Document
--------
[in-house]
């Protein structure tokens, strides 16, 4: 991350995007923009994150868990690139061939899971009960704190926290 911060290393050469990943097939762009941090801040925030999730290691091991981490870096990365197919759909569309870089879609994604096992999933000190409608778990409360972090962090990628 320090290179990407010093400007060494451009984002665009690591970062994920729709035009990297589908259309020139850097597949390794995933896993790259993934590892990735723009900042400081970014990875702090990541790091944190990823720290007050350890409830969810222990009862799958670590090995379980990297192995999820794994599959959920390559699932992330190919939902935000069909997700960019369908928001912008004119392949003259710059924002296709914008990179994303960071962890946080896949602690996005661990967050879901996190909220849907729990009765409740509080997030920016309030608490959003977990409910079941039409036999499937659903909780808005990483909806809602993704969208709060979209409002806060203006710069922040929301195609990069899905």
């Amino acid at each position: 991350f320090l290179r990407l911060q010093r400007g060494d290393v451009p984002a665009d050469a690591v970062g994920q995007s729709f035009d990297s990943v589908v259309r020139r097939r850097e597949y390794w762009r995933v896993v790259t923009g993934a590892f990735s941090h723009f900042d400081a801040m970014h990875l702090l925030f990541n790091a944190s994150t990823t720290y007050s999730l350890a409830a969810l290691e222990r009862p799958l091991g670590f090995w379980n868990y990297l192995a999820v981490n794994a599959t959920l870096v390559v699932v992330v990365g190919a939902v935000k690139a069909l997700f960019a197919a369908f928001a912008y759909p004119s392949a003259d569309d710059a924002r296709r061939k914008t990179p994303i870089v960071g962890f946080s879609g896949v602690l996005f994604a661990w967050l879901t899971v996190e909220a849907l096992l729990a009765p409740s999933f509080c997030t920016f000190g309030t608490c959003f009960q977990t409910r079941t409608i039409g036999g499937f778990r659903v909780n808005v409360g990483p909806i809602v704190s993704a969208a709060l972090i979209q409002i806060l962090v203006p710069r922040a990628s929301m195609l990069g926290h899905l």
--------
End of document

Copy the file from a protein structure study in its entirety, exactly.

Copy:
[in-house]
């Protein structure tokens, strides 16, 4: 991350995007923009994150868990690139061939899971009960704190926290 911060290393050469990943097939762009941090801040925030999730290691091991981490870096990365197919759909569309870089879609994604096992999933000190409608778990409360972090962090990628 320090290179990407010093400007060494451009984002665009690591970062994920729709035009990297589908259309020139850097597949390794995933896993790259993934590892990735723009900042400081970014990875702090990541790091944190990823720290007050350890409830969810222990009862799958670590090995379980990297192995999820794994599959959920390559699932992330190919939902935000069909997700960019369908928001912008004119392949003259710059924002296709914008990179994303960071962890946080896949602690996005661990967050879901996190909220849907729990009765409740509080997030920016309030608490959003977990409910079941039409036999499937659903909780808005990483909806809602993704969208709060979209409002806060203006710069922040929301195609990069899905």
């Amino acid at each position: 991350f320090l290179r990407l911060q010093r400007g060494d290393v451009p984002a665009d050469a690591v970062g994920q995007s729709f035009d990297s990943v589908v259309r020139r097939r850097e597949y390794w762009r995933v896993v790259t923009g993934a590892f990735s941090h723009f900042d400081a801040m970014h990875l702090l925030f990541n790091a944190s994150t990823t720290y007050s999730l350890a409830a969810l290691e222990r009862p799958l091991g670590f090995w379980n868990y990297l192995a999820v981490n794994a599959t959920l870096v390559v699932v992330v990365g190919a939902v935000k690139a069909l997700f960019a197919a369908f928001a912008y759909p004119s392949a003259d569309d710059a924002r296709r061939k914008t990179p994303i870089v960071g962890f946080s879609g896949v602690l996005f994604a661990w967050l879901t899971v996190e909220a849907l096992l729990a009765p409740s999933f509080c997030t920016f000190g309030t608490c959003f009960q977990t409910r079941t409608i039409g036999g499937f778990r659903v909780n808005v409360g990483p909806i809602v704190s993704a969208a709060l972090i979209q409002i806060l962090v203006p710069r922040a990628s929301m195609l990069g926290h899905l």